Buying a new clarinet is an exciting event, but it can also be overwhelming. There are so many different options available today, which is why I’m here to help!
(This article is intended to help current clarinetists upgrade and select a new clarinet. If you’re buying your first clarinet, check out my complete guide to buying your first clarinet.)
Here are my pro tips to help you select a new clarinet:
Narrow it down
- Do some preliminary research. Before trying anything, grab a coffee (or preferred beverage) and spend some time looking into the different brands, models, and price points. This will give you a better idea of what options are available and of interest to you, and it will also help you become familiar with the pricing.
- Make a list of what you’d like to try. Once you’re more familiar with brands and models, write down any that you’d like to try. If you’re struggling to decide, I suggest listening to recordings to get a general idea of what each instrument sounds like – just keep in mind that sound is unique, and each person will sound different, even if they play the same clarinet. To find recordings, check out a brand’s social media channels and/or artist roster for linked videos.
- Contact music stores or companies to arrange a trial. Depending on inventory, you might have to arrange trials at different stores. If you are ordering from an online dealer, be sure to familiarize yourself with their trial and return policy.
- Try one new variable at a time. It can be tempting to try new mouthpieces, ligatures, clarinets, and more all at once. Fight this urge and only change one variable at a time – in this case, the clarinet. Be sure to use your normal mouthpiece, ligature, and reed combination when testing clarinets to have a better idea of how you’ll sound on each horn.
- Play the same thing on each clarinet. You’re free to play whatever you feel comfortable playing on each clarinet, but I always use scales as a control measure to better compare clarinets. I recommend playing a 3-octave F major scale three times – the first time loud and slurred, the second time soft and slurred, and the third time loud and articulated. This will give you an idea of how the clarinet sounds across the registers both slurred and tongued at different dynamic levels.
- Find the right balance between sound and feel. Sound and feel are the two of the biggest factors in selecting a new clarinet. A clarinet might sound amazing, but if it feels difficult to play or is too resistant, it probably isn’t your best choice. Conversely, if a clarinet feels great but doesn’t have the sound quality you desire, it’s not a good fit for you. Make sure the clarinet you choose both feels great and sounds excellent.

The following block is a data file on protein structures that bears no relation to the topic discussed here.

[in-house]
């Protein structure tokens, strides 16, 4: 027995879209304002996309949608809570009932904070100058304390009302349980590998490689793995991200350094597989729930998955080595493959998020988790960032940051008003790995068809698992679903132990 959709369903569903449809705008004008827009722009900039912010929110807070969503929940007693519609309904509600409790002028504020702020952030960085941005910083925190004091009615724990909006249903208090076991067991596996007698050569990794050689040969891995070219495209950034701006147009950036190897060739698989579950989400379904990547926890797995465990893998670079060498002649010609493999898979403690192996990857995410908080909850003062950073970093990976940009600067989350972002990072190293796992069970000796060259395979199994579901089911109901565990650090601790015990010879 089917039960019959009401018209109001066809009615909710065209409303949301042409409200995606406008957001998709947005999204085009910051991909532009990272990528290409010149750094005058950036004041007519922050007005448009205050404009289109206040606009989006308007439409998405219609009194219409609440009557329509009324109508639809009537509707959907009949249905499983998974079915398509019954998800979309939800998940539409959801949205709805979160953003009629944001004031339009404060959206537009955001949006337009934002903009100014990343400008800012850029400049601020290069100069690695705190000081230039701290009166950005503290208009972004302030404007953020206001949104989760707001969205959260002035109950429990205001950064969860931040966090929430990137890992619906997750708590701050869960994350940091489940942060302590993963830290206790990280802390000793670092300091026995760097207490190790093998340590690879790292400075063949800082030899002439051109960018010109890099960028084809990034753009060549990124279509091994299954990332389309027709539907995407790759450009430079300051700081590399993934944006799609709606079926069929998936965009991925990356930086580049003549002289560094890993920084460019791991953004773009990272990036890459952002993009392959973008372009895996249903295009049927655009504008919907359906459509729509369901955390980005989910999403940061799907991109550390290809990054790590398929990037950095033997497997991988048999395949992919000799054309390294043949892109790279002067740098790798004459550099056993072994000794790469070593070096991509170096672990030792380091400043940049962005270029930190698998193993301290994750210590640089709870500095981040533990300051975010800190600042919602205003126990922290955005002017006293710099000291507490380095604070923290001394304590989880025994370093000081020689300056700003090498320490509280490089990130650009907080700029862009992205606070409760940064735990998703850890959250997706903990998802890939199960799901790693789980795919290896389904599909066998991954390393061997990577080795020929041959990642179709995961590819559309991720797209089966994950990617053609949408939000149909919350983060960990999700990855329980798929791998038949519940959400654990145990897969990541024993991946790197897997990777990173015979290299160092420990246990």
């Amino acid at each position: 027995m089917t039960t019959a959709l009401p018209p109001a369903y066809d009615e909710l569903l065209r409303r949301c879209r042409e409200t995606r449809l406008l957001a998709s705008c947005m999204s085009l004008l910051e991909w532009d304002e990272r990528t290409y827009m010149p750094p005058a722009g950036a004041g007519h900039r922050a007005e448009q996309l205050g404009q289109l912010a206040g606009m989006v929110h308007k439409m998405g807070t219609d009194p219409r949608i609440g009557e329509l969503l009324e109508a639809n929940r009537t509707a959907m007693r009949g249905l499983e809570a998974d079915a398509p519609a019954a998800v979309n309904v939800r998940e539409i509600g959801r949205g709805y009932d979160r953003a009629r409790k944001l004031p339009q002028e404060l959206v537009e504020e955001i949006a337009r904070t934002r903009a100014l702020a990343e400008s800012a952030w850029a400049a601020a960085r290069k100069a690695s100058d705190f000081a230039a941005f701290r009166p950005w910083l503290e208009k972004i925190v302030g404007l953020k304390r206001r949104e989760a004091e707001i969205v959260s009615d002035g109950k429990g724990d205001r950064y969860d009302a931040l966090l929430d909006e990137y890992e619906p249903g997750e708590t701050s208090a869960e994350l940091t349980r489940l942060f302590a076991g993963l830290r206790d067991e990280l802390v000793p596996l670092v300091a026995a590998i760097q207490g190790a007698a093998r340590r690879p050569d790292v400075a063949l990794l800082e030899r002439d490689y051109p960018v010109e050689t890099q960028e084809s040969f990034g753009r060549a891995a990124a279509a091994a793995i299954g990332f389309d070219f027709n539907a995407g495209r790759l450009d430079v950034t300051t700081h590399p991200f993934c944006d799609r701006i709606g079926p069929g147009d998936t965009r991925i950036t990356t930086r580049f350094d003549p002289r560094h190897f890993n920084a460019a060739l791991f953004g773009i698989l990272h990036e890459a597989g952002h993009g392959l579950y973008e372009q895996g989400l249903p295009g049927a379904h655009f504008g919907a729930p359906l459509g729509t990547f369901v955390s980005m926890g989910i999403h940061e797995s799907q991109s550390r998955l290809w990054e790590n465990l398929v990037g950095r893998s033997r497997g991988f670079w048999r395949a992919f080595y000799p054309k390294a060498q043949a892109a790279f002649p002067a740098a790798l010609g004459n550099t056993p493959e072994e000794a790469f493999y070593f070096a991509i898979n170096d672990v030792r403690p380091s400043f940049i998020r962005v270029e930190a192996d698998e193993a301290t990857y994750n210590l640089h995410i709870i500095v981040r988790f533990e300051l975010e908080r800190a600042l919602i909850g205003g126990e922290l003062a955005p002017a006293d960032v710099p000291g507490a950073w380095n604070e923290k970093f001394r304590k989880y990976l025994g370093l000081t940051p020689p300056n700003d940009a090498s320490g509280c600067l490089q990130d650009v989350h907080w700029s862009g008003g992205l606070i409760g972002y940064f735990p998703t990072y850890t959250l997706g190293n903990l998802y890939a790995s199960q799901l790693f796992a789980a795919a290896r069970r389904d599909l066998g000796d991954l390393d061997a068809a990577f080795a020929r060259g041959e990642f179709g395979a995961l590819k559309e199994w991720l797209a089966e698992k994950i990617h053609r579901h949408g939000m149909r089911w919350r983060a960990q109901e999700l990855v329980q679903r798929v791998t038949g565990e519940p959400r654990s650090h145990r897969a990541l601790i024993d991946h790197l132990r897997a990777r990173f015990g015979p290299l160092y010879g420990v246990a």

- Know what to listen for in the sound. Is the sound even from top to bottom? Do any notes stick out? Is the sound rich and resonant? Is the tuning consistent? (You should use a tuner when testing clarinets.) Does this match or enhance my sound concept?
- Know what you can and cannot change. Some things, such as key tension and tuning on certain notes can be adjusted by a qualified repair technician (more on that below). The innate sound of the clarinet generally cannot be changed, so be sure to keep this in mind when narrowing down your selection.
Making a decision
- Record yourself. If you’re testing clarinets alone, you can listen to the recordings to get a better understanding of how the clarinets sound. You can also send the recordings to friends and teachers for outside input, if needed – it’s nice to have another set of ears available. (Pro tip: Don’t tell them what clarinet is on each recording – humans are inherently biased, and brands/models/other identifying features can influence decisions. I rename recordings to “Clarinet 1,” “Clarinet 2,” etc. before sending to friends so they can give an unbiased opinion.
- Request an extended trial. If you’re still undecided, ask the dealer/salesperson if it would be possible to have an extended trial. This would allow you more time to play on the clarinet in your normal practice/performance space. (Be sure to follow all trial rules and return policies.)
- Don’t be in a rush. Buying a new clarinet is an investment, so you should feel completely happy with your decision. Take your time and allow yourself the chance to try all the clarinets you’re interested in trying so you can choose the best clarinet for you.
- Trust your gut. Music is such an abstract art, and a lot of it can’t be vocalized. This is especially true when describing clarinet sound or feel. If you play a clarinet that resonates with you, take note of what your musical instinct is trying to tell you.
Congratulations, you’ve selected a new clarinet! Here are a few more things you should do next:
- Break in your new clarinet properly. Check out my article on how to break in a new clarinet so you don’t experience any issues with your new clarinet.
- Have your clarinet set up by a qualified clarinet technician. Once you’re accustomed to the new clarinet, consider having it set up by a clarinet technician. This can include things like adjusting key tensions, adjusting key heights, and other customizations to better suit you and your performance needs. Check out my advice to setting up and customizing your new clarinet. (Pro tip: Some vendors include a free clarinet set-up with purchase, so be sure to inquire about this during the sale.)
- Record the serial number. Always make sure you keep a copy of your instrument(s)’ serial numbers somewhere safe. You should also consider getting your clarinet insured, just in case.
I hope this article helps you select a new clarinet!